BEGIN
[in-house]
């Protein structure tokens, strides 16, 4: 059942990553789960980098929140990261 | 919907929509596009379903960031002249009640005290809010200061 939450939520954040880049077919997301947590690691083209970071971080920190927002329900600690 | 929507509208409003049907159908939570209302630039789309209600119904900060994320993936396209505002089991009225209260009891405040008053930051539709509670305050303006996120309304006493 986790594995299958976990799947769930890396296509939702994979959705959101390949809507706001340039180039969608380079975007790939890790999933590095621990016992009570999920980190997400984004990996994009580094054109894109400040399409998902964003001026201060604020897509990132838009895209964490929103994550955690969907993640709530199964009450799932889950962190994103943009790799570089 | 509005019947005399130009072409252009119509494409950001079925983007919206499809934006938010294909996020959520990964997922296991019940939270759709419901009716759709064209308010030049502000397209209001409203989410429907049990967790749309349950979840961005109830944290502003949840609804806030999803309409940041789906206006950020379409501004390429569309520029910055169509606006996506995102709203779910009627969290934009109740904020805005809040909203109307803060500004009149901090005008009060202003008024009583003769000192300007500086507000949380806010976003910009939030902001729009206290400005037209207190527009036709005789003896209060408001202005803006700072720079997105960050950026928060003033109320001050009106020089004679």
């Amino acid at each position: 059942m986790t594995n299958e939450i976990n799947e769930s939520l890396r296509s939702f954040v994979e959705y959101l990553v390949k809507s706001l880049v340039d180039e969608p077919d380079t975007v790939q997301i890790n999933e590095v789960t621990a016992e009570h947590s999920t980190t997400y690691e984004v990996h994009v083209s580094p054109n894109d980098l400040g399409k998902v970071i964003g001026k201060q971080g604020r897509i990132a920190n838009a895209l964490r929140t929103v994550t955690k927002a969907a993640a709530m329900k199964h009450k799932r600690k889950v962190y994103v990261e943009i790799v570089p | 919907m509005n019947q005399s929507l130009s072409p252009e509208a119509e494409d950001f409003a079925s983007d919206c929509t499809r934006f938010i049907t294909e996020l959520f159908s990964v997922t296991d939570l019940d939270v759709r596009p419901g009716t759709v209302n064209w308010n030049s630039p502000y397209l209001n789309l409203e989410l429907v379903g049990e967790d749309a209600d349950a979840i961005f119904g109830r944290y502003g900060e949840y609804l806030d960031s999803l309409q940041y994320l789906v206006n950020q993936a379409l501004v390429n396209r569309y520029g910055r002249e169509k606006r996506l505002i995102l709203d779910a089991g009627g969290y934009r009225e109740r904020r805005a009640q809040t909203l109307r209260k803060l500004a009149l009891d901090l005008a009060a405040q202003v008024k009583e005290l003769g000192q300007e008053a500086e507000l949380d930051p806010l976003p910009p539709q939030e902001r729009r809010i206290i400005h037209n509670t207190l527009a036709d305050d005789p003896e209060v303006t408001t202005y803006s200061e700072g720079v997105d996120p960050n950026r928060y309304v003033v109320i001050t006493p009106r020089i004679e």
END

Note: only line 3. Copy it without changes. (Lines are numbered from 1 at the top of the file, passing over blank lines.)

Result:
């Amino acid at each position: 059942m986790t594995n299958e939450i976990n799947e769930s939520l890396r296509s939702f954040v994979e959705y959101l990553v390949k809507s706001l880049v340039d180039e969608p077919d380079t975007v790939q997301i890790n999933e590095v789960t621990a016992e009570h947590s999920t980190t997400y690691e984004v990996h994009v083209s580094p054109n894109d980098l400040g399409k998902v970071i964003g001026k201060q971080g604020r897509i990132a920190n838009a895209l964490r929140t929103v994550t955690k927002a969907a993640a709530m329900k199964h009450k799932r600690k889950v962190y994103v990261e943009i790799v570089p | 919907m509005n019947q005399s929507l130009s072409p252009e509208a119509e494409d950001f409003a079925s983007d919206c929509t499809r934006f938010i049907t294909e996020l959520f159908s990964v997922t296991d939570l019940d939270v759709r596009p419901g009716t759709v209302n064209w308010n030049s630039p502000y397209l209001n789309l409203e989410l429907v379903g049990e967790d749309a209600d349950a979840i961005f119904g109830r944290y502003g900060e949840y609804l806030d960031s999803l309409q940041y994320l789906v206006n950020q993936a379409l501004v390429n396209r569309y520029g910055r002249e169509k606006r996506l505002i995102l709203d779910a089991g009627g969290y934009r009225e109740r904020r805005a009640q809040t909203l109307r209260k803060l500004a009149l009891d901090l005008a009060a405040q202003v008024k009583e005290l003769g000192q300007e008053a500086e507000l949380d930051p806010l976003p910009p539709q939030e902001r729009r809010i206290i400005h037209n509670t207190l527009a036709d305050d005789p003896e209060v303006t408001t202005y803006s200061e700072g720079v997105d996120p960050n950026r928060y309304v003033v109320i001050t006493p009106r020089i004679e």